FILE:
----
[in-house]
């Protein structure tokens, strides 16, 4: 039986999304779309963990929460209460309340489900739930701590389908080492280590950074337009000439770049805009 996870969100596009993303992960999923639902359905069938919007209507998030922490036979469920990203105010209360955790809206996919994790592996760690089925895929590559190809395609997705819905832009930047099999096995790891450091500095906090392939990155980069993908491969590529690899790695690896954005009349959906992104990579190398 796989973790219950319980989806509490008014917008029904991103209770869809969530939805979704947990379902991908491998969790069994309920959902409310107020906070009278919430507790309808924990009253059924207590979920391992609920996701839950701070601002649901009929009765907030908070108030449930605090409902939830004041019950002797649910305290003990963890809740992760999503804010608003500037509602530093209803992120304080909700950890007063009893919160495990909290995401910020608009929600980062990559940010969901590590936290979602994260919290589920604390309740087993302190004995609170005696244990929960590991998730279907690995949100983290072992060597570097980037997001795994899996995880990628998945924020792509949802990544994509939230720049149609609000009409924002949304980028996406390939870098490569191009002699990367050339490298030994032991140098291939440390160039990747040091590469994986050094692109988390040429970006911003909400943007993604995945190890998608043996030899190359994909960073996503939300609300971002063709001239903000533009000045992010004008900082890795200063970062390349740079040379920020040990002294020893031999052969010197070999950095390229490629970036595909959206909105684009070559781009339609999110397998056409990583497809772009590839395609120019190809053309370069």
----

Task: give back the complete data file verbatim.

[in-house]
């Protein structure tokens, strides 16, 4: 039986999304779309963990929460209460309340489900739930701590389908080492280590950074337009000439770049805009 996870969100596009993303992960999923639902359905069938919007209507998030922490036979469920990203105010209360955790809206996919994790592996760690089925895929590559190809395609997705819905832009930047099999096995790891450091500095906090392939990155980069993908491969590529690899790695690896954005009349959906992104990579190398 796989973790219950319980989806509490008014917008029904991103209770869809969530939805979704947990379902991908491998969790069994309920959902409310107020906070009278919430507790309808924990009253059924207590979920391992609920996701839950701070601002649901009929009765907030908070108030449930605090409902939830004041019950002797649910305290003990963890809740992760999503804010608003500037509602530093209803992120304080909700950890007063009893919160495990909290995401910020608009929600980062990559940010969901590590936290979602994260919290589920604390309740087993302190004995609170005696244990929960590991998730279907690995949100983290072992060597570097980037997001795994899996995880990628998945924020792509949802990544994509939230720049149609609000009409924002949304980028996406390939870098490569191009002699990367050339490298030994032991140098291939440390160039990747040091590469994986050094692109988390040429970006911003909400943007993604995945190890998608043996030899190359994909960073996503939300609300971002063709001239903000533009000045992010004008900082890795200063970062390349740079040379920020040990002294020893031999052969010197070999950095390229490629970036595909959206909105684009070559781009339609999110397998056409990583497809772009590839395609120019190809053309370069």